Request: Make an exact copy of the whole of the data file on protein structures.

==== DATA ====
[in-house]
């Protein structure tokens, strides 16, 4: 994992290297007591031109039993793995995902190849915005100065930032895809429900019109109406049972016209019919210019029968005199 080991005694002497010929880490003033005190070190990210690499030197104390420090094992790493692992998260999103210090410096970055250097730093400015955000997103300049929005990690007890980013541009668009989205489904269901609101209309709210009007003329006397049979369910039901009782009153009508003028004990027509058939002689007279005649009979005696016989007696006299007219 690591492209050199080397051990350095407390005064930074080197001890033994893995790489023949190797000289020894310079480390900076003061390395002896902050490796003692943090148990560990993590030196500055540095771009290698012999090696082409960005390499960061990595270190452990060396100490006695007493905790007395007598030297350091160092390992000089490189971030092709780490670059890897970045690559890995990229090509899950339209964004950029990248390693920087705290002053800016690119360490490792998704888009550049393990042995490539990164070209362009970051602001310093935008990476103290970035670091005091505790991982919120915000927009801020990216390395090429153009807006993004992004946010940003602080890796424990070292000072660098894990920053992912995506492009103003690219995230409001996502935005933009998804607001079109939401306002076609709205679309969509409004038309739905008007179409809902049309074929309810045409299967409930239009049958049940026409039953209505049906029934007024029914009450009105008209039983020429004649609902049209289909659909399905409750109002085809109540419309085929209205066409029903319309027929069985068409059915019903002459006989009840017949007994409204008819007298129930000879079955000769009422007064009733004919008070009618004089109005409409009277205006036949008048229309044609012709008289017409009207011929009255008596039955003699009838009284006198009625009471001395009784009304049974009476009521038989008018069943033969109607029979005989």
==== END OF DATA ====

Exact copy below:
[in-house]
């Protein structure tokens, strides 16, 4: 994992290297007591031109039993793995995902190849915005100065930032895809429900019109109406049972016209019919210019029968005199 080991005694002497010929880490003033005190070190990210690499030197104390420090094992790493692992998260999103210090410096970055250097730093400015955000997103300049929005990690007890980013541009668009989205489904269901609101209309709210009007003329006397049979369910039901009782009153009508003028004990027509058939002689007279005649009979005696016989007696006299007219 690591492209050199080397051990350095407390005064930074080197001890033994893995790489023949190797000289020894310079480390900076003061390395002896902050490796003692943090148990560990993590030196500055540095771009290698012999090696082409960005390499960061990595270190452990060396100490006695007493905790007395007598030297350091160092390992000089490189971030092709780490670059890897970045690559890995990229090509899950339209964004950029990248390693920087705290002053800016690119360490490792998704888009550049393990042995490539990164070209362009970051602001310093935008990476103290970035670091005091505790991982919120915000927009801020990216390395090429153009807006993004992004946010940003602080890796424990070292000072660098894990920053992912995506492009103003690219995230409001996502935005933009998804607001079109939401306002076609709205679309969509409004038309739905008007179409809902049309074929309810045409299967409930239009049958049940026409039953209505049906029934007024029914009450009105008209039983020429004649609902049209289909659909399905409750109002085809109540419309085929209205066409029903319309027929069985068409059915019903002459006989009840017949007994409204008819007298129930000879079955000769009422007064009733004919008070009618004089109005409409009277205006036949008048229309044609012709008289017409009207011929009255008596039955003699009838009284006198009625009471001395009784009304049974009476009521038989008018069943033969109607029979005989």